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3PC-014 Metamorphine instead of polysubstance use?
  1. R Trittler1,
  2. A Abotaleb1,
  3. C Böhlke2,
  4. K Offner3,
  5. MJ Hug1,
  6. G Becker2
  1. 1University Medical Centre, Pharmacy, Freiburg, Germany
  2. 2University Medical Centre, Department of Palliative Care, Freiburg, Germany
  3. 3University Medical Centre, Anaesthesiology and Intensive Care, Freiburg, Germany


Background and Importance Opioid therapy is still not optimal. As PCA pumps with combinations of opioids and NSAR are produced in many hospital pharmacies to minimise the dose and the side effects of opioids, this polysubstance use is accompanied by incompatibility problems. Several admixtures with opioids and metamizole change their composition during administration time. In case of admixtures with morphine and metamizole, we could define and isolate the main reaction product ‘metamorphine’. Dependent on morphine concentration, storage temperature and storage time, PCA-pumps with admixtures of metamizol and morphine can contain 100% metamorphine instead of morphine.

Aim and Objectives As the stability problems did not result in a change of the prescribing routine, the pharmacology of this new substance was interested, especially because the PCA pumps still had their analgesic potency and new adverse effects were never reported.

Material and Methods After permission of the Ethics Committee and informed consent, morphine and metamorphine were determined in serum samples of patients with regular morphine/metamizole PCA therapy.

Results Up to now, we have determined the morphine and metamorphine concentrations in serum of four patients treated with admixtures of morphine/metamizole. In three of them we could identify or quantify metamorphine beside morphine. In one patient’s serum we found 0,75 µg/mL metamorphine beside a morphine concentration of 0,16µg/mL. No loss of the analgesic effect and no change of adverse effects during PCA therapy of these patients was found.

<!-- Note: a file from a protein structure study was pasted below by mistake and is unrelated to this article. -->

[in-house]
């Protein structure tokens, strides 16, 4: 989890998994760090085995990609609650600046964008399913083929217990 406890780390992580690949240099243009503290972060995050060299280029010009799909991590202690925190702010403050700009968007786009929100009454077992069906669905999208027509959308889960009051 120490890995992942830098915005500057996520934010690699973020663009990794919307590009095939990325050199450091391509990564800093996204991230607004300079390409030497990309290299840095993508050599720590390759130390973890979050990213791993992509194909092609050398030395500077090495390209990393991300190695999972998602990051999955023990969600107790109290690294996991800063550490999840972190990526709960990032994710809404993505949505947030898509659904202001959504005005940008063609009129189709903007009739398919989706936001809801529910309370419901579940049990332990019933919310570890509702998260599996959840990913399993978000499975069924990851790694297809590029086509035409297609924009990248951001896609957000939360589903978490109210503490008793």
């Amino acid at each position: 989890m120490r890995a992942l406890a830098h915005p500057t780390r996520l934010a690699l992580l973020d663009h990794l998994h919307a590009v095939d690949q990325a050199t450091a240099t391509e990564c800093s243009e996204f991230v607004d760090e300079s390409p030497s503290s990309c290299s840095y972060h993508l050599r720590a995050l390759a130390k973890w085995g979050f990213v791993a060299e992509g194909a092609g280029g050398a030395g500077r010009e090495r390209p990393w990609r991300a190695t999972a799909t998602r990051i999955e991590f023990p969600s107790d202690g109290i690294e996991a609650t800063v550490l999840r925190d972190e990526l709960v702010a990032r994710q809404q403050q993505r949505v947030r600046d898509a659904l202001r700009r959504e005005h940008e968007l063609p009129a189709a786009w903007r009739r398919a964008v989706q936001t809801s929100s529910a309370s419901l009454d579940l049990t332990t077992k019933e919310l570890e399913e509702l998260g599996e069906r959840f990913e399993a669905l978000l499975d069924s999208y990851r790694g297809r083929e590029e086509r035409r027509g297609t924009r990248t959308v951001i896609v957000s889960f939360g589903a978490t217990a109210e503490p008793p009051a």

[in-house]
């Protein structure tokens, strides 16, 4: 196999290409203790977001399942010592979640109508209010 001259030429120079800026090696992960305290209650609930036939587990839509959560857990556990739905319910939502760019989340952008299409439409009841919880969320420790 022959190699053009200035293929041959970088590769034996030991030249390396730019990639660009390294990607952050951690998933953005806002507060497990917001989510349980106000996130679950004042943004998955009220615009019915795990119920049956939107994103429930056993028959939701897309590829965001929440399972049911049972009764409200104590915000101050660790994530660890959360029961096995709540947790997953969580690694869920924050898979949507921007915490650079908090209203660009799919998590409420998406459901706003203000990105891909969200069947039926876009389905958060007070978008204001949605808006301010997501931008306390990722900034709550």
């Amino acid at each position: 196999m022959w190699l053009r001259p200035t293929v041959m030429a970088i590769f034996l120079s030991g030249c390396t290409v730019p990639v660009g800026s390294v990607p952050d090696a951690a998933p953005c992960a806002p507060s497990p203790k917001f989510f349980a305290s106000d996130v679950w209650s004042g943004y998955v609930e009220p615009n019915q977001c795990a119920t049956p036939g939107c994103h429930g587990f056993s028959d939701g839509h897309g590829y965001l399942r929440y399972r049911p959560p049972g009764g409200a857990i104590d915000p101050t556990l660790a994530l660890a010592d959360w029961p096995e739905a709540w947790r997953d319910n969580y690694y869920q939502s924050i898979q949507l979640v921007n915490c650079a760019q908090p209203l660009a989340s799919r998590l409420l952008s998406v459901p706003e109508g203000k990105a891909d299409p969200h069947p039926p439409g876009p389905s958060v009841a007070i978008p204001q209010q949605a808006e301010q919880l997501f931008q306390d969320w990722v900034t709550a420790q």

Conclusion and Relevance Incompatibilities of polysubstance use in PCA pumps can also lead to other active substances than prescribed. Since patients do not notice a loss of the analgesic potency or change of side effects and the serum level of morphine decreased significantly, it is very likely that metamorphine has analgesic and/or spasmolytic potency and compared to morphine alone its effects to μ-, κ- and δ-opioid receptors may be different. The study is relevant to understand a successful, well-established therapy and leads possibly to a new optimised opioid therapy in future.

Conflict of Interest No conflict of interest

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